The coronavirus-induced restrictions around the world significantly reduced pollutants produced by the combustion of fossil fuels, NASA researchers have found. They used computer models to generate a Covid-free 2020 for comparison purposes and concluded that pandemic restrictions, which led to a reduction in the use of fossil fuels by industry and transportation, subsequently reduced global nitrogen dioxide concentrations by nearly 20 per cent.
The researchers received data from 46 countries relaying hourly atmospheric composition measurements in near-real-time. As many as 50 of the 61 analysed cities show nitrogen dioxide reductions between 20-50 per cent. According to the report, NASA model projections accounted for the normal variations in weather and atmospheric circulation since no two years are exactly alike.
“We all knew the lockdowns were going to have an impact on air quality,” Christoph Keller, the lead author of the study, said in a statement.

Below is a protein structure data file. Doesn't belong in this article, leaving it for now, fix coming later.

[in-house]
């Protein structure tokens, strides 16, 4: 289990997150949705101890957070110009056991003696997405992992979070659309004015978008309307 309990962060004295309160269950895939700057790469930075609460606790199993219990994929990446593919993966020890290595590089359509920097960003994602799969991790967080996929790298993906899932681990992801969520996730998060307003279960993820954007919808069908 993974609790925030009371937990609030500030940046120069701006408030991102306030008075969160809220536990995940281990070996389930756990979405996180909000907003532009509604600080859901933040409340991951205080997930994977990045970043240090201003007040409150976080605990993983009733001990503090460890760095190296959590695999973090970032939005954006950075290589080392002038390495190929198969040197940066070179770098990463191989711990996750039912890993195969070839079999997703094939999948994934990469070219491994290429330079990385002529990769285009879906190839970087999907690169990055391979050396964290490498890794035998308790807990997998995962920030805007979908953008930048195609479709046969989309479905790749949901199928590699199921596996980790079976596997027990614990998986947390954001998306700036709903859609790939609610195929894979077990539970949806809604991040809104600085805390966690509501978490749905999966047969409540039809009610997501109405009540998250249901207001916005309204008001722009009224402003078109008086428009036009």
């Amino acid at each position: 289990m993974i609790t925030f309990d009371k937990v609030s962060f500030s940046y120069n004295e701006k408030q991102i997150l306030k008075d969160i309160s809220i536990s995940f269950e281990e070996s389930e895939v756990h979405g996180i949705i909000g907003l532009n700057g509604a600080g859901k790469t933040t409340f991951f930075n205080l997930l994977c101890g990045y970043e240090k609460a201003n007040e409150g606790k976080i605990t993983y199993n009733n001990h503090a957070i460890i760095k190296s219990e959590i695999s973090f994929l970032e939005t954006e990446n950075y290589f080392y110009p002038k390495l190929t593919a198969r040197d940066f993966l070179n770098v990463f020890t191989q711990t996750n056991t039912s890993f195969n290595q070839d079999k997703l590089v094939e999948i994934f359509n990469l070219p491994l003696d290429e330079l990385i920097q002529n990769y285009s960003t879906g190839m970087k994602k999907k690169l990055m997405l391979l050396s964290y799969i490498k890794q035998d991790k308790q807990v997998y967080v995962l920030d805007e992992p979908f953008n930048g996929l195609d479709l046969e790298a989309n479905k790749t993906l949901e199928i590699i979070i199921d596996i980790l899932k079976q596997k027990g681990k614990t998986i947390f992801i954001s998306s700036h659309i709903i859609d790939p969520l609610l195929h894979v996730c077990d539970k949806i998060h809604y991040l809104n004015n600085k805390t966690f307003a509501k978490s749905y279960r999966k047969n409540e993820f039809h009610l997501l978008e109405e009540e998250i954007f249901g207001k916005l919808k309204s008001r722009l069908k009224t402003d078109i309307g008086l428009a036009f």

“It was also soon clear that it was going to be difficult to quantify how much of that change is related to the lockdown measures, versus general seasonality or variability in pollution,” he added.
The report suggests that Wuhan, the first epicentre of the coronavirus outbreak, was also the first to show reduced nitrogen dioxide emissions. The study showed 60 per cent lower emissions than simulated values expected. As the restrictions were imposed in Milan and New York, the cities recorded a 60 per cent and a 45 per cent decrease respectively.
Emma Knowland, a co-author, stated that at times, a decrease in air pollutants was recorded even before the official policies went into place. Knowland opined that people were probably reducing their transit because the talk of the Covid-19 threat was already happening before they were actually told to shut down. The findings of the study were presented at the 2020 International Conference for High Performance Computing, Networking, Storage, and Analysis.